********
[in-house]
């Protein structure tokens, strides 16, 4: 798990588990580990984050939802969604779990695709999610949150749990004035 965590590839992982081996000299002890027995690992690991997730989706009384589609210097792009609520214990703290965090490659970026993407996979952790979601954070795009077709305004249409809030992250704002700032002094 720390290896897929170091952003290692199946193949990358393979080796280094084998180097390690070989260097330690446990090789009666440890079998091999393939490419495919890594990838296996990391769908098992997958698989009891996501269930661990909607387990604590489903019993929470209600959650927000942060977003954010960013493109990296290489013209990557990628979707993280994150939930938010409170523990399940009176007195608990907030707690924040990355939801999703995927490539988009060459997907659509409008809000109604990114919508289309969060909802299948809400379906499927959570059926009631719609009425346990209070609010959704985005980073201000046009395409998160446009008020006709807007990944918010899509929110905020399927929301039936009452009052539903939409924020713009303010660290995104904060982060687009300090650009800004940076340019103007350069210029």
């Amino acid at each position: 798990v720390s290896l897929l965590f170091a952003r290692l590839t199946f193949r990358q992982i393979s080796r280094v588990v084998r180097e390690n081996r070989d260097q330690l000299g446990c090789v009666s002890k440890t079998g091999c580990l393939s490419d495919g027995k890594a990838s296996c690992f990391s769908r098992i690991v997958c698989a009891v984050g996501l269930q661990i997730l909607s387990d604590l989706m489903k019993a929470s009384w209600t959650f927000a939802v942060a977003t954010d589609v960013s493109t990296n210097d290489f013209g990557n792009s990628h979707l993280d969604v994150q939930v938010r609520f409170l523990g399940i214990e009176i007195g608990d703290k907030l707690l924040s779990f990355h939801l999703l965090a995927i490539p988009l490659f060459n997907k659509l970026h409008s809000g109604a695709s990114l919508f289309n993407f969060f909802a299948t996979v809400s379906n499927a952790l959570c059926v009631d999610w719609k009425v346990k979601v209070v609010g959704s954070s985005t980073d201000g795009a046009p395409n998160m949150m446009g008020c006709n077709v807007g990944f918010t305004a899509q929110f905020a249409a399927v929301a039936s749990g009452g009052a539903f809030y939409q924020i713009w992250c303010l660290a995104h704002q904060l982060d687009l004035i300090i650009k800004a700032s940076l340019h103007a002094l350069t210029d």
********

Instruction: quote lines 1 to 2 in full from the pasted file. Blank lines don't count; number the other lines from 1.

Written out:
[in-house]
């Protein structure tokens, strides 16, 4: 798990588990580990984050939802969604779990695709999610949150749990004035 965590590839992982081996000299002890027995690992690991997730989706009384589609210097792009609520214990703290965090490659970026993407996979952790979601954070795009077709305004249409809030992250704002700032002094 720390290896897929170091952003290692199946193949990358393979080796280094084998180097390690070989260097330690446990090789009666440890079998091999393939490419495919890594990838296996990391769908098992997958698989009891996501269930661990909607387990604590489903019993929470209600959650927000942060977003954010960013493109990296290489013209990557990628979707993280994150939930938010409170523990399940009176007195608990907030707690924040990355939801999703995927490539988009060459997907659509409008809000109604990114919508289309969060909802299948809400379906499927959570059926009631719609009425346990209070609010959704985005980073201000046009395409998160446009008020006709807007990944918010899509929110905020399927929301039936009452009052539903939409924020713009303010660290995104904060982060687009300090650009800004940076340019103007350069210029």